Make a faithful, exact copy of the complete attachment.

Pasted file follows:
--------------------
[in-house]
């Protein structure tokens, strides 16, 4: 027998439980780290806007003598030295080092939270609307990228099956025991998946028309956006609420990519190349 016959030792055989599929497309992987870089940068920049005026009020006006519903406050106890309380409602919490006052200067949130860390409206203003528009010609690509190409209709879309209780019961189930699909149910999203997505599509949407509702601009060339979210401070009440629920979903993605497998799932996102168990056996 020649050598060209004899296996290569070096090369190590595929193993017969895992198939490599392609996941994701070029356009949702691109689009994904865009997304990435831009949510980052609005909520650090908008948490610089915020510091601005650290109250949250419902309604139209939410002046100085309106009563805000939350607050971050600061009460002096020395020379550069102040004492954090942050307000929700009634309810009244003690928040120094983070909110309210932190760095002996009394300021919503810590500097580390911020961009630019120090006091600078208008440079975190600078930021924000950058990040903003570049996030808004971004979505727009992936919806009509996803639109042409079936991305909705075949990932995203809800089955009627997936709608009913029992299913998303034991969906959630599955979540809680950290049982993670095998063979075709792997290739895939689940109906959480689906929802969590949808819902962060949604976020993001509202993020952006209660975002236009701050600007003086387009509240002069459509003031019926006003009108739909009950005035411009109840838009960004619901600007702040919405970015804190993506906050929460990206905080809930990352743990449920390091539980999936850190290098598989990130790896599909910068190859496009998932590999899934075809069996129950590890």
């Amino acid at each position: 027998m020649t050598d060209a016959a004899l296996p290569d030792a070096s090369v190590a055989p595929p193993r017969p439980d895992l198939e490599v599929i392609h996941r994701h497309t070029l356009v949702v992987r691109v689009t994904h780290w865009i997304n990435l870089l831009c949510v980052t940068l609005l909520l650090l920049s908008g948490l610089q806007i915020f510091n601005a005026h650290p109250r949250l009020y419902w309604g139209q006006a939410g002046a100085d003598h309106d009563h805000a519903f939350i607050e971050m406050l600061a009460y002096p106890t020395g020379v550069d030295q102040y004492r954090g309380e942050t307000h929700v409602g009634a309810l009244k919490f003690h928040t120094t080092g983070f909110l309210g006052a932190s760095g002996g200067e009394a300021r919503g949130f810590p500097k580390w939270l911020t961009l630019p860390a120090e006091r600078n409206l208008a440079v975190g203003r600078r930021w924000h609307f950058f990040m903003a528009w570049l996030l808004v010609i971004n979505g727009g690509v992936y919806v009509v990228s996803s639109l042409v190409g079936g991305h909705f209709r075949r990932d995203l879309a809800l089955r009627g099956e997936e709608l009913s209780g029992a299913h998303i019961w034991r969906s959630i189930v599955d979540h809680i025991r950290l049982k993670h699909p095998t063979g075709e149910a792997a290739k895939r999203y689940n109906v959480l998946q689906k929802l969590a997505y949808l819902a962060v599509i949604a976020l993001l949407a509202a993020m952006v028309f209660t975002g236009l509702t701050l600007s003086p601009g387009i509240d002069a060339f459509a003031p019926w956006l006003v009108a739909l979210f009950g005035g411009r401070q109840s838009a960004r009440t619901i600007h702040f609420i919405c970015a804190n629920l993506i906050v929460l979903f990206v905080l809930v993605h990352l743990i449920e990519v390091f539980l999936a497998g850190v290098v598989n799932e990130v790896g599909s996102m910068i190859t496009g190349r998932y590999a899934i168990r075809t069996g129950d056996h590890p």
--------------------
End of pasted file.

[in-house]
């Protein structure tokens, strides 16, 4: 027998439980780290806007003598030295080092939270609307990228099956025991998946028309956006609420990519190349 016959030792055989599929497309992987870089940068920049005026009020006006519903406050106890309380409602919490006052200067949130860390409206203003528009010609690509190409209709879309209780019961189930699909149910999203997505599509949407509702601009060339979210401070009440629920979903993605497998799932996102168990056996 020649050598060209004899296996290569070096090369190590595929193993017969895992198939490599392609996941994701070029356009949702691109689009994904865009997304990435831009949510980052609005909520650090908008948490610089915020510091601005650290109250949250419902309604139209939410002046100085309106009563805000939350607050971050600061009460002096020395020379550069102040004492954090942050307000929700009634309810009244003690928040120094983070909110309210932190760095002996009394300021919503810590500097580390911020961009630019120090006091600078208008440079975190600078930021924000950058990040903003570049996030808004971004979505727009992936919806009509996803639109042409079936991305909705075949990932995203809800089955009627997936709608009913029992299913998303034991969906959630599955979540809680950290049982993670095998063979075709792997290739895939689940109906959480689906929802969590949808819902962060949604976020993001509202993020952006209660975002236009701050600007003086387009509240002069459509003031019926006003009108739909009950005035411009109840838009960004619901600007702040919405970015804190993506906050929460990206905080809930990352743990449920390091539980999936850190290098598989990130790896599909910068190859496009998932590999899934075809069996129950590890």
């Amino acid at each position: 027998m020649t050598d060209a016959a004899l296996p290569d030792a070096s090369v190590a055989p595929p193993r017969p439980d895992l198939e490599v599929i392609h996941r994701h497309t070029l356009v949702v992987r691109v689009t994904h780290w865009i997304n990435l870089l831009c949510v980052t940068l609005l909520l650090l920049s908008g948490l610089q806007i915020f510091n601005a005026h650290p109250r949250l009020y419902w309604g139209q006006a939410g002046a100085d003598h309106d009563h805000a519903f939350i607050e971050m406050l600061a009460y002096p106890t020395g020379v550069d030295q102040y004492r954090g309380e942050t307000h929700v409602g009634a309810l009244k919490f003690h928040t120094t080092g983070f909110l309210g006052a932190s760095g002996g200067e009394a300021r919503g949130f810590p500097k580390w939270l911020t961009l630019p860390a120090e006091r600078n409206l208008a440079v975190g203003r600078r930021w924000h609307f950058f990040m903003a528009w570049l996030l808004v010609i971004n979505g727009g690509v992936y919806v009509v990228s996803s639109l042409v190409g079936g991305h909705f209709r075949r990932d995203l879309a809800l089955r009627g099956e997936e709608l009913s209780g029992a299913h998303i019961w034991r969906s959630i189930v599955d979540h809680i025991r950290l049982k993670h699909p095998t063979g075709e149910a792997a290739k895939r999203y689940n109906v959480l998946q689906k929802l969590a997505y949808l819902a962060v599509i949604a976020l993001l949407a509202a993020m952006v028309f209660t975002g236009l509702t701050l600007s003086p601009g387009i509240d002069a060339f459509a003031p019926w956006l006003v009108a739909l979210f009950g005035g411009r401070q109840s838009a960004r009440t619901i600007h702040f609420i919405c970015a804190n629920l993506i906050v929460l979903f990206v905080l809930v993605h990352l743990i449920e990519v390091f539980l999936a497998g850190v290098v598989n799932e990130v790896g599909s996102m910068i190859t496009g190349r998932y590999a899934i168990r075809t069996g129950d056996h590890p």